chefchaouen

chefchaouen morocco
Chefchaouen, a small town in northern Morocco, has a rich history, beautiful natural surroundings and awe-inspiring architecture, but it is most famous for its buildings’ brilliantly blue walls throughout the “old town” sector, or Medina. The blue Moroccan city walls attracted travel photographer James Clear, who snapped some vivid photos while wandering the city’s narrow streets.

Nestled high in the Rif Mountains, the quiet city was once shut off from the outside world for almost 500 years. Now, its maze-like streets painted in shades of blue are open to visitors. Still, the town is an isolated escape from the country around it.

Similar to the surrounding Moroccan towns, the medina features white-washed buildings with a fusion of Spanish and Moorish architecture, but the vibrant, blue walls seem to be unique to Chefchaouen, often called “The Blue Pearl of Morocco.” Said to be introduced to the town by Jewish refugees in 1930 as a symbol of sky and heaven, the color is believed to still be used to repel mosquitoes (as they dislike clear and moving water). We wonder how well that works!

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chefchaouen morocco

chefchaouen morocco

chefchaouen morocco

Bright-colored pigments are used to create paints of all shades and locals scoop out whatever color they need from bags and sacks in the shops and squares around town. The blue colors that cover the entire city originally came from bags of pigment as well.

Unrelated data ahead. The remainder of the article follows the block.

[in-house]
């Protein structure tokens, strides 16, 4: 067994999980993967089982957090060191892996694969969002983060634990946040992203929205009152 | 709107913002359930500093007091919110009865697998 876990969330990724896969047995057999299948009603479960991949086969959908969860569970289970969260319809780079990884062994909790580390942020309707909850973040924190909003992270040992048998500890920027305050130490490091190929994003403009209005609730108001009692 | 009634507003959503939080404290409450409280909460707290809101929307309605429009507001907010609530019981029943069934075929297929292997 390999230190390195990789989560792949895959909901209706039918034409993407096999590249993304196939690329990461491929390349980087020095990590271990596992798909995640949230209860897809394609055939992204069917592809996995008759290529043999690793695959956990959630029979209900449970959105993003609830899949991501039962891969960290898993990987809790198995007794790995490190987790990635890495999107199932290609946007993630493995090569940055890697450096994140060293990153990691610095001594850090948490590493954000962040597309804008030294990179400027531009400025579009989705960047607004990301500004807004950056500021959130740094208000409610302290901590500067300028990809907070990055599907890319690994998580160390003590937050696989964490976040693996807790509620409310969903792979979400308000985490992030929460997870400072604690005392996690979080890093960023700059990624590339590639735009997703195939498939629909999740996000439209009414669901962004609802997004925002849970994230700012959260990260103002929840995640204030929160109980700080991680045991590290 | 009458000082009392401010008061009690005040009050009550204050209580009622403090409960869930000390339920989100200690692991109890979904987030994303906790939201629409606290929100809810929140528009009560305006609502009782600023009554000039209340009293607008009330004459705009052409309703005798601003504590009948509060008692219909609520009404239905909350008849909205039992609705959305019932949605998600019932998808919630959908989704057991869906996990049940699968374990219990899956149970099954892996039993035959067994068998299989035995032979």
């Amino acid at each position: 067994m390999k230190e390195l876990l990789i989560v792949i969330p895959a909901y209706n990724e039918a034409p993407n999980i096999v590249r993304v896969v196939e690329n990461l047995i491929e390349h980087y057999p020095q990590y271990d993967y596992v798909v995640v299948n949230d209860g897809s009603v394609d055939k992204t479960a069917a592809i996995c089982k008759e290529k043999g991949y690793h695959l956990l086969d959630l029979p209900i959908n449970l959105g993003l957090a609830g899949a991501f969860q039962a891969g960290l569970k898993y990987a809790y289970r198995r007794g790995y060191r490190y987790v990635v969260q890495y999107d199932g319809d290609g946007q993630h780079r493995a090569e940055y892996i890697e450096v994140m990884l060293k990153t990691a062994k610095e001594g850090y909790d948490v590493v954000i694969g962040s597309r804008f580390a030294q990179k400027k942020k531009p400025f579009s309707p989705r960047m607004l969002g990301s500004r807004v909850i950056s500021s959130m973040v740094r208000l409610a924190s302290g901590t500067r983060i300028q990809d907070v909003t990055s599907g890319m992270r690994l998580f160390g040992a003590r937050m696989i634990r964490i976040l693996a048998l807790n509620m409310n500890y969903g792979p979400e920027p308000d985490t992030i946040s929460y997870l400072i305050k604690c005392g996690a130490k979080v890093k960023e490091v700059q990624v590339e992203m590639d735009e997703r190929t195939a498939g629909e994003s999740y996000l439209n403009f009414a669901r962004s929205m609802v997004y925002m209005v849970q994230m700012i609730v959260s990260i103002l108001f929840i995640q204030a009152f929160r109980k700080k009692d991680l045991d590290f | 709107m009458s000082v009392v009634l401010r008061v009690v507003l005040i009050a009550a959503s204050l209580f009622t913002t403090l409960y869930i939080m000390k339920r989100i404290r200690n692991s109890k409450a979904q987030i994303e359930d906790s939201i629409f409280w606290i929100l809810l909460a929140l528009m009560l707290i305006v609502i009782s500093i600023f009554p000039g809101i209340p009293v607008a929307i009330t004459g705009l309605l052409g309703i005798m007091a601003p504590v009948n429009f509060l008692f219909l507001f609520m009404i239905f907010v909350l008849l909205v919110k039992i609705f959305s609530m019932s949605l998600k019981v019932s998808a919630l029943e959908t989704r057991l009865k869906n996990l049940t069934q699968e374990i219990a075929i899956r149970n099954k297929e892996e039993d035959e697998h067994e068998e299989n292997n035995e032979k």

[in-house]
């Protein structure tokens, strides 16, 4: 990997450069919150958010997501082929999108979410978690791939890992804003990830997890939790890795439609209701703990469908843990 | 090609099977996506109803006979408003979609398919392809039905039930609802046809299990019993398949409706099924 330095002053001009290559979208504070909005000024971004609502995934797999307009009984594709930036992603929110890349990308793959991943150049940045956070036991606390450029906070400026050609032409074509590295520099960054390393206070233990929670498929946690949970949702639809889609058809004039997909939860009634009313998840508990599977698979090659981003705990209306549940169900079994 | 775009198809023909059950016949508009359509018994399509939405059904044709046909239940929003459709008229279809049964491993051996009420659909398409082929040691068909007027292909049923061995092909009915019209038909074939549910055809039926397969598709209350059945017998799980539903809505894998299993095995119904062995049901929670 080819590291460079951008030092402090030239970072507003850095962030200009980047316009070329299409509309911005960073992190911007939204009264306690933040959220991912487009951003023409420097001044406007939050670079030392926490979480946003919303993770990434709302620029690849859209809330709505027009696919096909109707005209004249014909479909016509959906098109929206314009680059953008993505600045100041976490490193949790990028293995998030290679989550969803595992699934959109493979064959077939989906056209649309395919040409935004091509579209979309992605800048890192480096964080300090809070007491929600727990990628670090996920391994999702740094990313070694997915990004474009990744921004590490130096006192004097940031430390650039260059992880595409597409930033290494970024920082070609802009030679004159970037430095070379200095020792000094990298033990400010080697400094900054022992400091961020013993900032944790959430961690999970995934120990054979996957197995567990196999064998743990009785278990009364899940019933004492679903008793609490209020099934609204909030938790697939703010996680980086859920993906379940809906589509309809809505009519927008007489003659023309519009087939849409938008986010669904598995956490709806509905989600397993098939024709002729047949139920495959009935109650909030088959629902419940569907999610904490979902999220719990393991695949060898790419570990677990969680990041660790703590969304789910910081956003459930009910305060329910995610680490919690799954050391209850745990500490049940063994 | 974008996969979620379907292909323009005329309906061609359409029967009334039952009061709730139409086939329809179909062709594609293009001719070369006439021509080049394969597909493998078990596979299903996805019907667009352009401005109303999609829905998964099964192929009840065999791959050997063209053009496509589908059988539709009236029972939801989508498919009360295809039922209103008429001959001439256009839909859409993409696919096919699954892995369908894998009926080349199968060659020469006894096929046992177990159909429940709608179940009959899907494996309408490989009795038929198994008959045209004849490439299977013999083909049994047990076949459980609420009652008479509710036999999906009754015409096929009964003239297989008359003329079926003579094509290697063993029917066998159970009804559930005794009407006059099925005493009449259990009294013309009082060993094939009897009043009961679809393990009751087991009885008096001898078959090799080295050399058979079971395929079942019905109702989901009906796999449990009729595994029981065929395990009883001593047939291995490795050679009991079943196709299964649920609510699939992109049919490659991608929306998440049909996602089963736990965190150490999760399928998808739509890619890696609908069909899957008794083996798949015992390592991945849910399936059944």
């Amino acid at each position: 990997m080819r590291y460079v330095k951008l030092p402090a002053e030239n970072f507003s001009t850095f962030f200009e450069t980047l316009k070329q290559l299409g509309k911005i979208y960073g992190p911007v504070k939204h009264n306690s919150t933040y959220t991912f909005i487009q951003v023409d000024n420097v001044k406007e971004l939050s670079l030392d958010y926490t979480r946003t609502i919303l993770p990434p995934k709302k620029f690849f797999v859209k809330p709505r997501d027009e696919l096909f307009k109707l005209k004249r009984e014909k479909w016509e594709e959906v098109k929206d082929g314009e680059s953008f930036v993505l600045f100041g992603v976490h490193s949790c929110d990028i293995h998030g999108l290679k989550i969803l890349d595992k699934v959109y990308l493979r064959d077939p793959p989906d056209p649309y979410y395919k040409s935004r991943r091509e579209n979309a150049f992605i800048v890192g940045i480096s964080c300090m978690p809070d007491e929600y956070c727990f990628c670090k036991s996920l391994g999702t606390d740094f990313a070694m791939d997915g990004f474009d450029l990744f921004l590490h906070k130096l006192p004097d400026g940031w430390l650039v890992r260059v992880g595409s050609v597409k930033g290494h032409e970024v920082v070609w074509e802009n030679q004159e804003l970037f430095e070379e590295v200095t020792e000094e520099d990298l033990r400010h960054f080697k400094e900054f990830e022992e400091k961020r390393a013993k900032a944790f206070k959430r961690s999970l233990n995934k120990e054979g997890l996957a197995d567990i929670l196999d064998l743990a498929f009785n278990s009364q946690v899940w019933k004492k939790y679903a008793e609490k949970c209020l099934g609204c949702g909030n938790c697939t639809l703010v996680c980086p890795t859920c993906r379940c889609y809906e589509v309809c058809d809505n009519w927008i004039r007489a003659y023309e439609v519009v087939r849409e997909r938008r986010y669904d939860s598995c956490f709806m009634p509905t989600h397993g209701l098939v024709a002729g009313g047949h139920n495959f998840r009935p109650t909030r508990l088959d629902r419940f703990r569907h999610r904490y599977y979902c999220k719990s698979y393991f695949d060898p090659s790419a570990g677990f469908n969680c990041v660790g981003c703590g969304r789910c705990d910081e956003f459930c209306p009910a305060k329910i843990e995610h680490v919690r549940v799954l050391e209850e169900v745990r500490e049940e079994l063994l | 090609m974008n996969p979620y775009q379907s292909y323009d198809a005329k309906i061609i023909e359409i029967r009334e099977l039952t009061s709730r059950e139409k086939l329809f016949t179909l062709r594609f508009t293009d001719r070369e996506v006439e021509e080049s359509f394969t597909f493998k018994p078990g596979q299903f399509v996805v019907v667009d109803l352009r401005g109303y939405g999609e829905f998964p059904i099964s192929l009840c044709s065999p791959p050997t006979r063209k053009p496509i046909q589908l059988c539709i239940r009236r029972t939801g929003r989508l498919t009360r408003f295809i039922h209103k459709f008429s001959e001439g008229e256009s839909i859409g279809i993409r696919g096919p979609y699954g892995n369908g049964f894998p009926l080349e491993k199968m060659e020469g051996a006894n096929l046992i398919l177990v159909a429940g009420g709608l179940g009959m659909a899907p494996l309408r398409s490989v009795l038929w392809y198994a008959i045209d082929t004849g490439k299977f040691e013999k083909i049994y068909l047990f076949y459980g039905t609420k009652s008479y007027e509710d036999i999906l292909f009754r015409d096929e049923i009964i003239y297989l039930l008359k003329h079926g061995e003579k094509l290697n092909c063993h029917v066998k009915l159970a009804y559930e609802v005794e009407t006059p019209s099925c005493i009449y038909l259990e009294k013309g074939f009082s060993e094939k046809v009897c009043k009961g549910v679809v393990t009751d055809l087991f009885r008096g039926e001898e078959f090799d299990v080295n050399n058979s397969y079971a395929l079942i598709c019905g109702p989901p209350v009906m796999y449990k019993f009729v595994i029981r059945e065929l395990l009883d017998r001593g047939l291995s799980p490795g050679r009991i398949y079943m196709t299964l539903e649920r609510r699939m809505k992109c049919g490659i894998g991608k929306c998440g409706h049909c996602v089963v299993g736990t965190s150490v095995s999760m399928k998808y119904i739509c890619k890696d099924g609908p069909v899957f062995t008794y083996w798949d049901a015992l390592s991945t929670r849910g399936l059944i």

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chefchaouen morocco

chefchaouen morocco

chefchaouen morocco

Stairways painted blue connect covered walkways stuffed with small stores selling jewelry, scarves, and elaborate pottery. When the shops close for the night, their blue doors add another layer of color and texture to the structures, which are constantly being repainted. Building walls are strung with potted plants, lined with sacks of fluorescent spices, and studded with ornate archways and windows.

chefchaouen morocco

Images via James Clear

Local men wander the streets in long, wool robes with pointed hoods known as jellabas, which are usually worn as protection against the rain, wind, and sun. The women can often be spotted handcrafting Moroccan rugs and carpets using wool, camel hair, cactus fiber, and natural dyes from the surrounding mountains.

Clear often showcases his travels through photo essays to document his adventures around the world and emphasize the importance of creating things. All of his images from this particular journey to Chefchaouen, Morocco were shot with a Canon 6D and a Canon 40mm f/2.8 lens. Browse his full gallery of photographs from Morocco here.

Read more Photo of the Day posts here.

Would you visit this blue city?

 

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